It was hard to get used to online learning last year, but now I’m used to it and it’s easy. Masks have been a big restriction because I can’t hear the teachers properly. Aiden Beifus, Grade 5, Eden Primary School

Online, I’ve been more organised with work and sticking in worksheets. Online learning has been easier as it isn’t stressful, and (in class), the restrictions have been annoying. Ashira Katz, Grade 6, KD Ariel

There are pros and cons about hybrid learning. On the one hand, there are many physical projects that we couldn’t do, but on the other, there are many elements of online classes that have aided learning. Ashton Jordan, Grade 7, Crawford International Sandton

I have adapted easily to restrictions at school – wearing masks and sanitising has become part of my daily routine. Online classes are almost the same as school, but I would much rather be in school with my friends than online. Learning under restrictions can take its toll on people, but we have learned to adapt. Joshua Stein, Grade 6, Herzlia Weizmann Primary

I’ve become used to online and in-class learning. I’ve become much better at working on the computer because I had never experienced online school before. Josie Goldberg, Grade 6, Herzlia Weizmann Primary

I’ve learned to be grateful for online school, as other children don’t have access to it, even though I don’t enjoy it at all. In class things are different as we must be careful – social distance, wear masks, and sanitise. It’s nice to see our friends, but we still have to be cautious. Tamra Sweidan, Grade 4, KD Sandton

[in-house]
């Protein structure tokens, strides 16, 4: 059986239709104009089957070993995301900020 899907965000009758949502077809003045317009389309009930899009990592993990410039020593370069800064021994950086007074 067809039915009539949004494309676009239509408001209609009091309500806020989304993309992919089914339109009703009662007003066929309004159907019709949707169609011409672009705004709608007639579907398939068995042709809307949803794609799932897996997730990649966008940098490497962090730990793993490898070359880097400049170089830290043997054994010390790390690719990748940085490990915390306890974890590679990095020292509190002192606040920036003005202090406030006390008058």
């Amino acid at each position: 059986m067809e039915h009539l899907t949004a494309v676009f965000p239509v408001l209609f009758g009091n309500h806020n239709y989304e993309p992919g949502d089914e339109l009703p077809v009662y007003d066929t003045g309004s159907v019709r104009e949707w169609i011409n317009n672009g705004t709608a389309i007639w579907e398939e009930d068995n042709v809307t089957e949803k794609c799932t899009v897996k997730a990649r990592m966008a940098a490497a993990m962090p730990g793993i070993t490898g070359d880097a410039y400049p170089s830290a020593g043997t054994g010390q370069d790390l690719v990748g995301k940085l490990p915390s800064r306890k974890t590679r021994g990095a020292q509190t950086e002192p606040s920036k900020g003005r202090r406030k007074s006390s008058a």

I’m grateful to attend a school which has given me the opportunity to learn, whether at school or online. Incredible technology gave me the tools to learn and stay close to my teachers. Liya Barnett, Grade 6, KD Linksfield

I have adapted badly to online learning. I found it difficult. It’s easier in class with restrictions. Azriel Shevel, Grade 5, Sandton Sinai

What do you miss most about the time before COVID-19?

I miss many things, mostly arrangements, sleepovers, Bnei Akiva sleep away camps, the school gala and netball matches, my other extra murals, big Shabbos lunches with our friends, and most importantly, I miss my brother and sister who have been in Israel since the beginning of COVID-19. Rachel Barnes, Grade 5, Yeshiva

I miss playdates with my friends. I really missed being in shul and davening with my community when the shuls were closed. I wish I could walk around without constantly having to cover my mouth. I also wish I didn’t have to worry that I might spread a deadly virus to someone else so that I could do simple things like share stationery with my friends during class. Shimi Donnenberg, Grade 6, Yeshiva

I miss going to a movie and sharing popcorn with my friends. I miss huge gatherings like concerts and sports events. I miss the indoor cricket tournaments I played every year from when I was nine years old, and I really, really miss hugging my grandparents. Daniel Segal, Grade 7, KD Victory Park

I miss connecting with people, social arrangements, parties, sleepovers, and even the normality of school without masks. Maya Roth, Grade 6, KD Victory Park

I miss seeing my family in Israel. Hodaya Shenker, Grade 5, Eden Primary School

I miss being able to hug or have a celebration with my friends because now you literally have to stay away from them so I miss having a proper relationship. Aiden Beifus, Grade 5, Eden Primary School

I miss hanging out and having fun with my friends the most. COVID-19 ruined it. Kara Rozentvaig, Grade 5, KD Ariel